What Are the Different Stages of Intermittent Fasting?

Intermittent fasting is the type of diet which alternates between periods of food and fasting.

While there are many forms of intermittent fasting, most consist of escaping from food during periods of 16 to 24 hours at a time.

During the implementation of fasting, your body goes through a fast feeding cycle that is characterized by changes in your metabolism and hormonal rate.

This diet cycle improves metabolic health as well as other health benefits.

1. Fed state

Diet begins in the first hours after eating that your body digests and absorbs nutrients from food.

During this time, your blood sugar increases and greater quantities of insulin are secreted. Insulin is a pancreatic hormone that transfers glucose from your bloodstream to your cells (1).

How much insulin is released depends on the composition of your diet, how much carbohydrate you eat and how sensitive your body is to insulin (2).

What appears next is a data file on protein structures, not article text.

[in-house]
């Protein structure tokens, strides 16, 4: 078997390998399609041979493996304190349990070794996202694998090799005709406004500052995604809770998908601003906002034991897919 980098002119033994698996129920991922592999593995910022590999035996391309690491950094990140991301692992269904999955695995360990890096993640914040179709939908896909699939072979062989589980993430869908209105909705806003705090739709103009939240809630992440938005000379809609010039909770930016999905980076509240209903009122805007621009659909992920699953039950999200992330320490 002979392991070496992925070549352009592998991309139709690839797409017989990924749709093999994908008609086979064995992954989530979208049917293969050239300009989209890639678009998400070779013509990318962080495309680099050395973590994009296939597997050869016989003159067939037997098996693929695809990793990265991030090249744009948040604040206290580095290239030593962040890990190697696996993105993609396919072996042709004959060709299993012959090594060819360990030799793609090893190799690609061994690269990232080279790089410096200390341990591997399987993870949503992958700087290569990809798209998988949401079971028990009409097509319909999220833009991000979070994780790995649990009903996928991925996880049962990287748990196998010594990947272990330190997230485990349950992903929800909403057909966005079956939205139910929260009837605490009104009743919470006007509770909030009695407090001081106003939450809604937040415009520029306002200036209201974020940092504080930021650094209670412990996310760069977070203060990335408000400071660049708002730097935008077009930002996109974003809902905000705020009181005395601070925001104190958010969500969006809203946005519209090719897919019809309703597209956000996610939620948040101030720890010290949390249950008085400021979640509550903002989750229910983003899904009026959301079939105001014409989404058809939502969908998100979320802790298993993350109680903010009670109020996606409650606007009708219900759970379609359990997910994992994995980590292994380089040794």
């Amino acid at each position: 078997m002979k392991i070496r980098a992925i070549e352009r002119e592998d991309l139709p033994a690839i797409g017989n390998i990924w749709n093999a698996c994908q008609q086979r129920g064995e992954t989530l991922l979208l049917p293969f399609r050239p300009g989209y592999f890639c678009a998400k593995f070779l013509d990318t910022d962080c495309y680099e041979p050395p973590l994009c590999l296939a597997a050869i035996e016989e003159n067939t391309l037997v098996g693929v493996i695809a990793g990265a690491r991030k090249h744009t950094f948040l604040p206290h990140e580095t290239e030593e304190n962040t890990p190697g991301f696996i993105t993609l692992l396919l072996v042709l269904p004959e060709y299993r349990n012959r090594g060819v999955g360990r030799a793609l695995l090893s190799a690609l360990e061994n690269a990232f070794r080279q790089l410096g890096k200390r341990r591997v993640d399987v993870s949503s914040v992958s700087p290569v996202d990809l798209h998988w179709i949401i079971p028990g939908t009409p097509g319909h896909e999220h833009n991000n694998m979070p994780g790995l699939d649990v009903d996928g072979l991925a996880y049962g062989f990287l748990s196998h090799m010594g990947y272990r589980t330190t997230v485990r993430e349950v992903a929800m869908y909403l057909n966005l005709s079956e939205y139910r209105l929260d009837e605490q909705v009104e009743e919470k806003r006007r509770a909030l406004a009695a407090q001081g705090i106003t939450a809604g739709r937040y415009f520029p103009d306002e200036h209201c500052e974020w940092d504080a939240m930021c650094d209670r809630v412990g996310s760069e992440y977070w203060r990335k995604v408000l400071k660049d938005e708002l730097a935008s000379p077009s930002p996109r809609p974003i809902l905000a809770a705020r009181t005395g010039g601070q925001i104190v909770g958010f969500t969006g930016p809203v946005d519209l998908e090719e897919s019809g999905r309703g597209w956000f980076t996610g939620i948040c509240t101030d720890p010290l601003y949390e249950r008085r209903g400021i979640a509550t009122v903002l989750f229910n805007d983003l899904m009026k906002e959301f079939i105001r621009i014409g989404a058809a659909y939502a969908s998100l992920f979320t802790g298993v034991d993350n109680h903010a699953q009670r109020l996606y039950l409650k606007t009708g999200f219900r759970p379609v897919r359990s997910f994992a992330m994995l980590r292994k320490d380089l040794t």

Additional glucose (sugar) is stored in the liver and muscles in the form of glycogens. Glycogen is your primary form of carbohydrates stored in your body and it can be transformed into sugar as an energy source when needed (3).

At the same time, levels of other hormones, including leptin and ghrelin, are changing as well.

Ghrelin is a type of hormone that boosts the appetite, and levels decrease after eating. So far, leptin, which has an effect of suppressing hunger, increases after eating (46).

Please note that the quick feeding cycle is readjusted to the feeding state immediately after eating food during fasting.

Furthermore, the quantity and composition of your food affects the duration of your body resides in the state of food.

2. Early fasting state

About 3 4 hours after eating, your body turns into an early state of fasting, which lasts for about 18 hours after eating.

During this stage, your blood glucosa and insulin levels begin to decrease, resulting in a conversion of glycogen into glucose (sugar) to be used as energy (1).